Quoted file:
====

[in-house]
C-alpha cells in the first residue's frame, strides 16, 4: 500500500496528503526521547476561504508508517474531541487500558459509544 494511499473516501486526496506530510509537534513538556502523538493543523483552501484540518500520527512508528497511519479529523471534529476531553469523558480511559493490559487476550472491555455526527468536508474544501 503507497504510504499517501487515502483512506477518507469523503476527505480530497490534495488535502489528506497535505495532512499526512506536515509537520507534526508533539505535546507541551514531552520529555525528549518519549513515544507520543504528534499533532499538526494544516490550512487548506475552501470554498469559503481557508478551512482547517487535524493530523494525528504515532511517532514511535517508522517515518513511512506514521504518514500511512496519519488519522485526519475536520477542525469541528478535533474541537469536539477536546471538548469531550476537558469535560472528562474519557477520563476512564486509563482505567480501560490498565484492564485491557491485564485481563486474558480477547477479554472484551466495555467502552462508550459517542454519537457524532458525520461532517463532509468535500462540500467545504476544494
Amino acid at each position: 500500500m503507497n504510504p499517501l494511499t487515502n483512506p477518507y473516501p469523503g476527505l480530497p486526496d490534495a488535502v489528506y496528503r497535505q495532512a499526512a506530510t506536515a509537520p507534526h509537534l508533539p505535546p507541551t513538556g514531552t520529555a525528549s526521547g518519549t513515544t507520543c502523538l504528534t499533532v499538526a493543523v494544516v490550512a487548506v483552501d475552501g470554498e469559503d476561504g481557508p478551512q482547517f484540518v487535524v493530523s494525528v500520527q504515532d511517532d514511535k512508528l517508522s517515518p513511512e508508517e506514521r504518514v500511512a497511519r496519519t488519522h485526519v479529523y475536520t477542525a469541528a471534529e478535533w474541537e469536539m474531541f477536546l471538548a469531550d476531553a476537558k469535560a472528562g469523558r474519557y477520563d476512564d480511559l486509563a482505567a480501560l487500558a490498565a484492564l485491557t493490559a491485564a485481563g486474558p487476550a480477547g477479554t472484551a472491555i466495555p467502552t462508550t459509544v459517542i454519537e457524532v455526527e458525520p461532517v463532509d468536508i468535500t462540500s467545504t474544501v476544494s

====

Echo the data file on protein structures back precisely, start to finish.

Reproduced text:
[in-house]
C-alpha cells in the first residue's frame, strides 16, 4: 500500500496528503526521547476561504508508517474531541487500558459509544 494511499473516501486526496506530510509537534513538556502523538493543523483552501484540518500520527512508528497511519479529523471534529476531553469523558480511559493490559487476550472491555455526527468536508474544501 503507497504510504499517501487515502483512506477518507469523503476527505480530497490534495488535502489528506497535505495532512499526512506536515509537520507534526508533539505535546507541551514531552520529555525528549518519549513515544507520543504528534499533532499538526494544516490550512487548506475552501470554498469559503481557508478551512482547517487535524493530523494525528504515532511517532514511535517508522517515518513511512506514521504518514500511512496519519488519522485526519475536520477542525469541528478535533474541537469536539477536546471538548469531550476537558469535560472528562474519557477520563476512564486509563482505567480501560490498565484492564485491557491485564485481563486474558480477547477479554472484551466495555467502552462508550459517542454519537457524532458525520461532517463532509468535500462540500467545504476544494
Amino acid at each position: 500500500m503507497n504510504p499517501l494511499t487515502n483512506p477518507y473516501p469523503g476527505l480530497p486526496d490534495a488535502v489528506y496528503r497535505q495532512a499526512a506530510t506536515a509537520p507534526h509537534l508533539p505535546p507541551t513538556g514531552t520529555a525528549s526521547g518519549t513515544t507520543c502523538l504528534t499533532v499538526a493543523v494544516v490550512a487548506v483552501d475552501g470554498e469559503d476561504g481557508p478551512q482547517f484540518v487535524v493530523s494525528v500520527q504515532d511517532d514511535k512508528l517508522s517515518p513511512e508508517e506514521r504518514v500511512a497511519r496519519t488519522h485526519v479529523y475536520t477542525a469541528a471534529e478535533w474541537e469536539m474531541f477536546l471538548a469531550d476531553a476537558k469535560a472528562g469523558r474519557y477520563d476512564d480511559l486509563a482505567a480501560l487500558a490498565a484492564l485491557t493490559a491485564a485481563g486474558p487476550a480477547g477479554t472484551a472491555i466495555p467502552t462508550t459509544v459517542i454519537e457524532v455526527e458525520p461532517v463532509d468536508i468535500t462540500s467545504t474544501v476544494s